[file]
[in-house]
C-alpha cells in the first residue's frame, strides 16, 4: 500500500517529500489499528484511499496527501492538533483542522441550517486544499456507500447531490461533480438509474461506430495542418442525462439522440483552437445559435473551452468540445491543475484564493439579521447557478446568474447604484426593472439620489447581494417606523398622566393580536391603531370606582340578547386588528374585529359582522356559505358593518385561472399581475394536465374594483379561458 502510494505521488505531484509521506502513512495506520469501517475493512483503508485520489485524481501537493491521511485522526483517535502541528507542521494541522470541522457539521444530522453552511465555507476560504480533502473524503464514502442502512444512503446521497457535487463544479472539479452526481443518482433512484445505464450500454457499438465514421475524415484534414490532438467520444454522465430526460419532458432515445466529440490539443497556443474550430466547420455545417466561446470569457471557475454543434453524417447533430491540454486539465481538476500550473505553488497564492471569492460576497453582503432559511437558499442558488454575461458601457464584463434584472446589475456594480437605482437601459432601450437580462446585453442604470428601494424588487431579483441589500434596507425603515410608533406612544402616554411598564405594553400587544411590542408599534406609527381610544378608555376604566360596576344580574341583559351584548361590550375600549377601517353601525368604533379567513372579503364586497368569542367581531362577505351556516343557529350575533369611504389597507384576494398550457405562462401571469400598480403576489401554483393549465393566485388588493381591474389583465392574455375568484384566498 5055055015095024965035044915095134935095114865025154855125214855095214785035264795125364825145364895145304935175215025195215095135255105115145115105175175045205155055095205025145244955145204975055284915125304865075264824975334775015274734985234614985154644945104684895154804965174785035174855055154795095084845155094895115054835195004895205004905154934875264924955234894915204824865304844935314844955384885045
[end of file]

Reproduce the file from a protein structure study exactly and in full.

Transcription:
[in-house]
C-alpha cells in the first residue's frame, strides 16, 4: 500500500517529500489499528484511499496527501492538533483542522441550517486544499456507500447531490461533480438509474461506430495542418442525462439522440483552437445559435473551452468540445491543475484564493439579521447557478446568474447604484426593472439620489447581494417606523398622566393580536391603531370606582340578547386588528374585529359582522356559505358593518385561472399581475394536465374594483379561458 502510494505521488505531484509521506502513512495506520469501517475493512483503508485520489485524481501537493491521511485522526483517535502541528507542521494541522470541522457539521444530522453552511465555507476560504480533502473524503464514502442502512444512503446521497457535487463544479472539479452526481443518482433512484445505464450500454457499438465514421475524415484534414490532438467520444454522465430526460419532458432515445466529440490539443497556443474550430466547420455545417466561446470569457471557475454543434453524417447533430491540454486539465481538476500550473505553488497564492471569492460576497453582503432559511437558499442558488454575461458601457464584463434584472446589475456594480437605482437601459432601450437580462446585453442604470428601494424588487431579483441589500434596507425603515410608533406612544402616554411598564405594553400587544411590542408599534406609527381610544378608555376604566360596576344580574341583559351584548361590550375600549377601517353601525368604533379567513372579503364586497368569542367581531362577505351556516343557529350575533369611504389597507384576494398550457405562462401571469400598480403576489401554483393549465393566485388588493381591474389583465392574455375568484384566498 5055055015095024965035044915095134935095114865025154855125214855095214785035264795125364825145364895145304935175215025195215095135255105115145115105175175045205155055095205025145244955145204975055284915125304865075264824975334775015274734985234614985154644945104684895154804965174785035174855055154795095084845155094895115054835195004895205004905154934875264924955234894915204824865304844935314844955384885045